Posted on May 25, 2018, 2 p.m.
Individuals who consume a healthy diet rich in vegetables, fruits, nuts, and fish may have bigger brains according to a new study, as published in Neurology.
Individuals with greater brain volume have been shown by studies to also have better cognitive abilities, making healthy quality diets a good strategy to maintain thinking skills among older populations. Additional research needs to be done to confirm results and examine pathways through which diet affects the brain.
This study included 4,213 participants from the Netherlands who did not have dementia with the average age of 66. Questionnaires were filled out by the participants on how much they had consumed of close to 400 items over the past month. Diet quality was examined based on Dutch dietary guidelines for intakes of fruit, vegetables, dairy, whole grain products, nuts, legumes, tea, alcohol, salt, sugary beverages, red and processed meats, unsaturated fats and oils of total fats, and fish. Quality of diet was ranked from 0-14 for each person, with the average diet score being. Best diets consisted of fruit, vegetables, whole grains, nuts, fish, and diary, with limited sugary intakes.
To determine brain volume, numbers of brain white matter lesions and small brain bleeds all participants had brain scans with magnetic resonance imaging. Average total brain volume was 932 milliliters. Researchers collected information on factors such as high blood pressure, smoking, and physical activity which could affect brain volumes.
After adjusting for education, age, sex, physical activity, and smoking it was found that higher diet scores were linked to larger total brain volume, with head size differences being taken into account. Participants with better diets had on average 2 millimeters greater total brain volume. Having a brain volume that is 3.6 millimeters is the equivalent to one year of aging for comparison.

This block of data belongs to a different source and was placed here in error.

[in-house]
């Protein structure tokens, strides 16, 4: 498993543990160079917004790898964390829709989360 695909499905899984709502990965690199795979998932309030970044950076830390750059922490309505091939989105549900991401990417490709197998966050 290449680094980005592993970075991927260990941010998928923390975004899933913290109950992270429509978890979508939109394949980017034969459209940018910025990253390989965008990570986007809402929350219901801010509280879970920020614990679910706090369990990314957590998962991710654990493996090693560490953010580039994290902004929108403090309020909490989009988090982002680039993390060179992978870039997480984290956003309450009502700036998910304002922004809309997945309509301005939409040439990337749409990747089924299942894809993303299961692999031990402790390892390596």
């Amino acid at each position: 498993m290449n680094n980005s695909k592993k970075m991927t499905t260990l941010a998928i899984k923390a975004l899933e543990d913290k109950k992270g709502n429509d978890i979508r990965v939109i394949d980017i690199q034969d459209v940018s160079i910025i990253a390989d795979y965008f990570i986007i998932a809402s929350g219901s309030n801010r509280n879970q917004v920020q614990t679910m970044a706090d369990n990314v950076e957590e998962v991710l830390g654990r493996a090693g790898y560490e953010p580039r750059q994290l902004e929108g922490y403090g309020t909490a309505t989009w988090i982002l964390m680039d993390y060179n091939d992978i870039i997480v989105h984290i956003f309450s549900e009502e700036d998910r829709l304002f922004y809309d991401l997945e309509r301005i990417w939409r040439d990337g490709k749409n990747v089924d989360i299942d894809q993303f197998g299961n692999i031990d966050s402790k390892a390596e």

Mediterranean diet plans were also assessed for comparison, and it was found that brain volume results were similar to those participants who had adhered closely to Dutch dietary guidelines.
Single specific food groups did not drive links between better overall quality of diet and larger total brain volume, rather several food groups together due to the many complex interactions that occur across the different food components and nutrients, combinations of healthier foods promote larger brain tissue volumes according to this study.
Limitations were that diet was self reported and relied on memory; it was conducted using Dutch standards and populations so results may vary; and it was a snapshot in time not proving better diets result in larger brain volume only that it is associated.
Materials provided by American Academy of Neurology.
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Pauline H. Croll, Trudy Voortman, M. Arfan Ikram, Oscar H. Franco, Josje D. Schoufour, Daniel Bos, Meike W. Vernooij. Better diet quality relates to larger brain tissue volumes. Neurology, 2018; DOI: 10.1212/WNL.0000000000005691